EMAS environmental statements as a measuring tool in the transition of industry towards a circular economy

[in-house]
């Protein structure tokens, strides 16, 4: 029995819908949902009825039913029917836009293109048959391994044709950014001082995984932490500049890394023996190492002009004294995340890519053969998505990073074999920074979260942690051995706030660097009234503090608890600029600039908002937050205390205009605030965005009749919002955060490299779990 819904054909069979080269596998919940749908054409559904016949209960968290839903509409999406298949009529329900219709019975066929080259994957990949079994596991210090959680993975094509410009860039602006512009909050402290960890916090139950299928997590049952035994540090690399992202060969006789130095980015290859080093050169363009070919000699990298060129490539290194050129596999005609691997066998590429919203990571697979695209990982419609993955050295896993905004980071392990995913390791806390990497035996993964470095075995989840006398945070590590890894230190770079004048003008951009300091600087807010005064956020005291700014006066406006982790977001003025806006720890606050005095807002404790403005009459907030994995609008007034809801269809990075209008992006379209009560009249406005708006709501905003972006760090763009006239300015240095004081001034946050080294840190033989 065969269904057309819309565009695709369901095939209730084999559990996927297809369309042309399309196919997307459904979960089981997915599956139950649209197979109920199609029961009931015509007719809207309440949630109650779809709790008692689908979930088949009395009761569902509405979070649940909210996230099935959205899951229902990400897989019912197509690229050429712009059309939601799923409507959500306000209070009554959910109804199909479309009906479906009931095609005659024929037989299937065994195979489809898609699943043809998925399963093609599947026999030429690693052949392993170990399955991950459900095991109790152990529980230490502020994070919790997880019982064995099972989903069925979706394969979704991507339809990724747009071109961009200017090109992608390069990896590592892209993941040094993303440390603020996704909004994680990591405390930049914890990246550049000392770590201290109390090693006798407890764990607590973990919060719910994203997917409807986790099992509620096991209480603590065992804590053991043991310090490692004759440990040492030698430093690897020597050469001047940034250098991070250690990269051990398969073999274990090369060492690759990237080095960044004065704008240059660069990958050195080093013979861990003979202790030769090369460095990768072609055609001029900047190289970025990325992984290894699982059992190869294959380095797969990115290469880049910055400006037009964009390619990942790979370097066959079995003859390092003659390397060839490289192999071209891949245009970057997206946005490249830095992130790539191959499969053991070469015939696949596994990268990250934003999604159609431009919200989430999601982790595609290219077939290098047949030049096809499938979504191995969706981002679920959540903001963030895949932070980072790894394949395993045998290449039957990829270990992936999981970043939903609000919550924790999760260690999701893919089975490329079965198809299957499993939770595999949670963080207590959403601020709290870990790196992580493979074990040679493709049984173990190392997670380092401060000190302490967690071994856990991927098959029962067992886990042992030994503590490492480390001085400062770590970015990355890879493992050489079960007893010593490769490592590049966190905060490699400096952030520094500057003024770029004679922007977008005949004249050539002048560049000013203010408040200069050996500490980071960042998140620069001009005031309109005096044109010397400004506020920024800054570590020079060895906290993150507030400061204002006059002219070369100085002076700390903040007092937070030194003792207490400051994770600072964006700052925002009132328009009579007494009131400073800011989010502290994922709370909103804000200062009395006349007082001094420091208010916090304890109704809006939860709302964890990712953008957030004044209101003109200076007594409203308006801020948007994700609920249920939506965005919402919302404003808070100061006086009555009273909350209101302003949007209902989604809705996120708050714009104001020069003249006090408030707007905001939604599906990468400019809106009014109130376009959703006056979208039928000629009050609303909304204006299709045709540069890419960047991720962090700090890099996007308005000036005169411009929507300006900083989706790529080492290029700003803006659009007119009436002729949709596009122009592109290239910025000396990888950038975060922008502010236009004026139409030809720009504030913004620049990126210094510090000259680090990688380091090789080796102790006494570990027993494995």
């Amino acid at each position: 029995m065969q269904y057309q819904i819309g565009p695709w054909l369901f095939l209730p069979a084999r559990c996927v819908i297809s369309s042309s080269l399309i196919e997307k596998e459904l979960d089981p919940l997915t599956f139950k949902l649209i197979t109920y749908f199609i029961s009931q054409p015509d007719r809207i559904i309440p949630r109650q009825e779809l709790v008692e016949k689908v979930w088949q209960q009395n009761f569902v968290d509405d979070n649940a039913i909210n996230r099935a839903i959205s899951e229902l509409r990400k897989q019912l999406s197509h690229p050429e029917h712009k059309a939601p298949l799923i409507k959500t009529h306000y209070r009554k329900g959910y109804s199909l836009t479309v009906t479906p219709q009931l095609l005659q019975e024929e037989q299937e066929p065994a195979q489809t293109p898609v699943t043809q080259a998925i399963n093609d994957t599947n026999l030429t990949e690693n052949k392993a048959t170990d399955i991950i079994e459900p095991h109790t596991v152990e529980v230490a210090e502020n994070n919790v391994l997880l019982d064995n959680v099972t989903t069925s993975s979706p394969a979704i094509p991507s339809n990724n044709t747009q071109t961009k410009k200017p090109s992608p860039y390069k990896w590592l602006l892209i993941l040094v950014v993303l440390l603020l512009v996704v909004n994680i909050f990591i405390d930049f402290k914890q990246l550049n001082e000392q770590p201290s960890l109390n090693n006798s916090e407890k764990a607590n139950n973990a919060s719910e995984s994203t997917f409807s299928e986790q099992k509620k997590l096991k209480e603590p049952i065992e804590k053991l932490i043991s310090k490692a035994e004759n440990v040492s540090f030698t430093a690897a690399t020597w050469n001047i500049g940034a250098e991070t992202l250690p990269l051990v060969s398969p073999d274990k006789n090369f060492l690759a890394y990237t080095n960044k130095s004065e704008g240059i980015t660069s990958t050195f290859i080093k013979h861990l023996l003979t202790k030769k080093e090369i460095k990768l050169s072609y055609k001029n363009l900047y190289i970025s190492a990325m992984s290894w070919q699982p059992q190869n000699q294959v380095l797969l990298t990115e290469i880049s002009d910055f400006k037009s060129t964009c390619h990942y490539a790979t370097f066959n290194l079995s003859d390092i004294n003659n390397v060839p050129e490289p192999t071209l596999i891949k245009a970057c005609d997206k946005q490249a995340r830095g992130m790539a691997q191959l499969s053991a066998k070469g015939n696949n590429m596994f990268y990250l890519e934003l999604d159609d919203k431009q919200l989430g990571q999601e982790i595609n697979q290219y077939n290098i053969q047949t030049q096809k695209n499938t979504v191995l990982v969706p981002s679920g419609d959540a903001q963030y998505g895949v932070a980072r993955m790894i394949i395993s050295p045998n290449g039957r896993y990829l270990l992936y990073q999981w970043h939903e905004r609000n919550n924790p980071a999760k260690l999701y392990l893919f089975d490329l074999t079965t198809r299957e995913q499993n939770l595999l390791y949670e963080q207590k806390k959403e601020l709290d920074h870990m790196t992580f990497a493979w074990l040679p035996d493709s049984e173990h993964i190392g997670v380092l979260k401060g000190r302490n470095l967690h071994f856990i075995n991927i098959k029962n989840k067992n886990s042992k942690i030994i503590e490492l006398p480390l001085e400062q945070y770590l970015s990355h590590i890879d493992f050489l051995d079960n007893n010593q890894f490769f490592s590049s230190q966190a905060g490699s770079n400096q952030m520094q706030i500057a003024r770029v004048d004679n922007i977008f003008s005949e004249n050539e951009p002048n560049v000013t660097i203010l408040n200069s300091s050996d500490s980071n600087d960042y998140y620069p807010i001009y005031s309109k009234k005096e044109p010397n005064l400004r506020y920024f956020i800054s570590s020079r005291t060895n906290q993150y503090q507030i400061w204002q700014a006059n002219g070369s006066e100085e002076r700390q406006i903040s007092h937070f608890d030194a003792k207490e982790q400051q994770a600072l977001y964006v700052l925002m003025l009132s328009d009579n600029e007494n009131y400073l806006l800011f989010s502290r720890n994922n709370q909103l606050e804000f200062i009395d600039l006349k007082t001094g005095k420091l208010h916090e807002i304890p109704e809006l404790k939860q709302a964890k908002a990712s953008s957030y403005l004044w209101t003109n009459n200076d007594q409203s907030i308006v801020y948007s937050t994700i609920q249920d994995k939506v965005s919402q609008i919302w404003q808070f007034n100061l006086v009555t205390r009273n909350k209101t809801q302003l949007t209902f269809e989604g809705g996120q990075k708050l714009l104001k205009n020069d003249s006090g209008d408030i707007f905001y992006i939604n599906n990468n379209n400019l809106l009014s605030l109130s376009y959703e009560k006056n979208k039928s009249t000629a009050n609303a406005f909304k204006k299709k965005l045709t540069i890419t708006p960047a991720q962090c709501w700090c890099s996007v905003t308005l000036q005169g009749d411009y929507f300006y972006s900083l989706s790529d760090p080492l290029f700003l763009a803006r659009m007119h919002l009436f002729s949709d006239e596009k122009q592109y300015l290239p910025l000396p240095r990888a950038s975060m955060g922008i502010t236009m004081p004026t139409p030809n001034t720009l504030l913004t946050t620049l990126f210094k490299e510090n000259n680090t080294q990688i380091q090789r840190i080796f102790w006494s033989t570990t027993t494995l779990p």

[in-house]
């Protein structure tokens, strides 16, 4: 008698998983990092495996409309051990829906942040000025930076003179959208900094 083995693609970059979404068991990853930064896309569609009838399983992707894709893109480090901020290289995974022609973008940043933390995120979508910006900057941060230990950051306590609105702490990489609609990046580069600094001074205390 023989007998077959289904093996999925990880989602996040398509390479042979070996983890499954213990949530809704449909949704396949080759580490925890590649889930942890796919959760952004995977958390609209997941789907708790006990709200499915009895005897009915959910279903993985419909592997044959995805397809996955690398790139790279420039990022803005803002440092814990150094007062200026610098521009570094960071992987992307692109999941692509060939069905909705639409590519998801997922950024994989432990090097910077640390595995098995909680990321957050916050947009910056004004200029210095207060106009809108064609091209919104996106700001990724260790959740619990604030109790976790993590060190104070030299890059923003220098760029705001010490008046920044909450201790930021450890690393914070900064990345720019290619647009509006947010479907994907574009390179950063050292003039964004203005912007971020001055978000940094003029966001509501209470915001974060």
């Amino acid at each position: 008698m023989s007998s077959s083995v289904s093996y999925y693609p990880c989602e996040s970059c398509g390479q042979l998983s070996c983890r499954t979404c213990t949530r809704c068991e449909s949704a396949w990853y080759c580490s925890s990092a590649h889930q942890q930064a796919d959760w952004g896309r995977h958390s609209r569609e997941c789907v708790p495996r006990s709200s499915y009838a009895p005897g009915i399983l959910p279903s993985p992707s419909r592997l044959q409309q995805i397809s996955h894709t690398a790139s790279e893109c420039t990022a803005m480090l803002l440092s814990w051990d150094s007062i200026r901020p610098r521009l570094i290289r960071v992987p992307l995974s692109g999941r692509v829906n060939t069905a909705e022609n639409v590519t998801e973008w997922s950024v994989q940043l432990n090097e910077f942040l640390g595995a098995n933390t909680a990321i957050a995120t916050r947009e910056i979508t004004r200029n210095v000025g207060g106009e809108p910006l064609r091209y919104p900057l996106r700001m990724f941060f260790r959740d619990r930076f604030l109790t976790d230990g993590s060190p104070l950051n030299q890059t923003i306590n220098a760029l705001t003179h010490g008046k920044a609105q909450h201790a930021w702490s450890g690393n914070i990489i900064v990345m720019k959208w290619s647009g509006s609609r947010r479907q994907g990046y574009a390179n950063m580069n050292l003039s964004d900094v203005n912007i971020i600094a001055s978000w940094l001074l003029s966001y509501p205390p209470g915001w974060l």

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One of the European Commission's main objectives within its Green Deal strategy is to encourage organisations to adopt a circular economy (CE). Although the Eco-Management and Audit Scheme (EMAS) regulation is highlighted as a tool to help firms evaluate, report and improve their advances in this direction, no studies have been found that empirically validate the usefulness of EMAS as a circularity measuring tool. To address this gap, this paper analyses the information reported in the EMAS statements and determines whether it really is useful to be able to measure the level of adoption of the circular model in companies. Content analysis and statistical methods (Kendall rank correlation coefficient and Pearson's Chi-Square Test) are employed to provide empirical evidence from 122 companies. Results show that the information reported in the statements analysed is neither extensive enough nor provided as scalable and comparable quantitative data to be able to consider EMAS as a valid tool to measure and report the progress of companies in the transition towards a more circular model. Outcomes of the study have useful implications for policy makers and companies. Recommendations to regulators centre on establishing specific circular key performance indicators within the EMAS regulation, which would help companies transition towards a CE. Recommendations to managers include using EMAS reporting in a more comprehensive and indicator-focused way, which could help them visualise their current situation more clearly and be able to compare themselves to others more effectively, thus moving towards circularity in a more targeted way ​
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